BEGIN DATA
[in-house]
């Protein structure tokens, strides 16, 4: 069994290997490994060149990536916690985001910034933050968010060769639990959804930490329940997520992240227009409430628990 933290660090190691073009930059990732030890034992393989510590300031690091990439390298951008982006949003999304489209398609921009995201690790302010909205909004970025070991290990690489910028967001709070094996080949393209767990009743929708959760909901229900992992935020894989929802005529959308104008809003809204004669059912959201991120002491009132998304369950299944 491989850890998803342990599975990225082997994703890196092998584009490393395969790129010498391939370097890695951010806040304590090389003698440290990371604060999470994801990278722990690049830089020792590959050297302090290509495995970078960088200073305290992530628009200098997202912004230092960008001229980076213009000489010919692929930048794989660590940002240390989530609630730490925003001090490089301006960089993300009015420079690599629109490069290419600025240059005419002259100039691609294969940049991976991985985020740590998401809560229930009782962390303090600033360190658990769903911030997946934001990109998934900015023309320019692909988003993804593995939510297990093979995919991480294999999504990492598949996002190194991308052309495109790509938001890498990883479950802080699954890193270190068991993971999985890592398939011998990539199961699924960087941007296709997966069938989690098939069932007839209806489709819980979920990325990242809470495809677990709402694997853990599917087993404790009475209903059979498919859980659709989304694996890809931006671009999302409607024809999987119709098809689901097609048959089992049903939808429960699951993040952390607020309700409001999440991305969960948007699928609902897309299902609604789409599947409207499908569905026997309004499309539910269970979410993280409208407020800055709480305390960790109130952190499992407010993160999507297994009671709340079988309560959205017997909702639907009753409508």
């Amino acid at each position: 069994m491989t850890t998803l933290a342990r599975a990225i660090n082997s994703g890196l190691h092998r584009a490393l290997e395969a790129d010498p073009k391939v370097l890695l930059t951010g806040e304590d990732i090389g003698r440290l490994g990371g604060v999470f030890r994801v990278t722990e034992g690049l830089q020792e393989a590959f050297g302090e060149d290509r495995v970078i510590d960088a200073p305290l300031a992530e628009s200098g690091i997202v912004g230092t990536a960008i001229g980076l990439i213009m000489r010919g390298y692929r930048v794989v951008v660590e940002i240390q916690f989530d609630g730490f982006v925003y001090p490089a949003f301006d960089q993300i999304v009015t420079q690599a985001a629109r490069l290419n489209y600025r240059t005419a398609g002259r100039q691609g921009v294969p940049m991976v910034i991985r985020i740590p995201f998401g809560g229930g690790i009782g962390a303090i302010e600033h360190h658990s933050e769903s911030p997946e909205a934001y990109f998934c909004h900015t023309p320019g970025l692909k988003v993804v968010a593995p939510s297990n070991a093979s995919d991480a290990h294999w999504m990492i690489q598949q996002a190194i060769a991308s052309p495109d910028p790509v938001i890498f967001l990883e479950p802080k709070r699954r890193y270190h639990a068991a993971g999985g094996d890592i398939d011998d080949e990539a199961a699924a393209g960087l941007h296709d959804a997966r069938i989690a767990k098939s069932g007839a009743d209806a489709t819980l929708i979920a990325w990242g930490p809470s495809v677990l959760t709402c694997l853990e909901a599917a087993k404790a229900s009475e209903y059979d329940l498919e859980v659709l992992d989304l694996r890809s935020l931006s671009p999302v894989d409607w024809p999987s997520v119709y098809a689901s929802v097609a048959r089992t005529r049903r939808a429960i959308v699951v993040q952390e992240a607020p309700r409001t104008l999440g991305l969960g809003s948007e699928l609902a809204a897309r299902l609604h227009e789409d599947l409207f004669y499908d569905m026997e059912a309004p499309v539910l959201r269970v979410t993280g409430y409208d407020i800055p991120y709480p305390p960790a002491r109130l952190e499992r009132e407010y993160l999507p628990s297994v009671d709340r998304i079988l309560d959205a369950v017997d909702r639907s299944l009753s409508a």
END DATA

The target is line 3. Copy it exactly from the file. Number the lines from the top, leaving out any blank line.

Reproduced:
């Amino acid at each position: 069994m491989t850890t998803l933290a342990r599975a990225i660090n082997s994703g890196l190691h092998r584009a490393l290997e395969a790129d010498p073009k391939v370097l890695l930059t951010g806040e304590d990732i090389g003698r440290l490994g990371g604060v999470f030890r994801v990278t722990e034992g690049l830089q020792e393989a590959f050297g302090e060149d290509r495995v970078i510590d960088a200073p305290l300031a992530e628009s200098g690091i997202v912004g230092t990536a960008i001229g980076l990439i213009m000489r010919g390298y692929r930048v794989v951008v660590e940002i240390q916690f989530d609630g730490f982006v925003y001090p490089a949003f301006d960089q993300i999304v009015t420079q690599a985001a629109r490069l290419n489209y600025r240059t005419a398609g002259r100039q691609g921009v294969p940049m991976v910034i991985r985020i740590p995201f998401g809560g229930g690790i009782g962390a303090i302010e600033h360190h658990s933050e769903s911030p997946e909205a934001y990109f998934c909004h900015t023309p320019g970025l692909k988003v993804v968010a593995p939510s297990n070991a093979s995919d991480a290990h294999w999504m990492i690489q598949q996002a190194i060769a991308s052309p495109d910028p790509v938001i890498f967001l990883e479950p802080k709070r699954r890193y270190h639990a068991a993971g999985g094996d890592i398939d011998d080949e990539a199961a699924a393209g960087l941007h296709d959804a997966r069938i989690a767990k098939s069932g007839a009743d209806a489709t819980l929708i979920a990325w990242g930490p809470s495809v677990l959760t709402c694997l853990e909901a599917a087993k404790a229900s009475e209903y059979d329940l498919e859980v659709l992992d989304l694996r890809s935020l931006s671009p999302v894989d409607w024809p999987s997520v119709y098809a689901s929802v097609a048959r089992t005529r049903r939808a429960i959308v699951v993040q952390e992240a607020p309700r409001t104008l999440g991305l969960g809003s948007e699928l609902a809204a897309r299902l609604h227009e789409d599947l409207f004669y499908d569905m026997e059912a309004p499309v539910l959201r269970v979410t993280g409430y409208d407020i800055p991120y709480p305390p960790a002491r109130l952190e499992r009132e407010y993160l999507p628990s297994v009671d709340r998304i079988l309560d959205a369950v017997d909702r639907s299944l009753s409508a």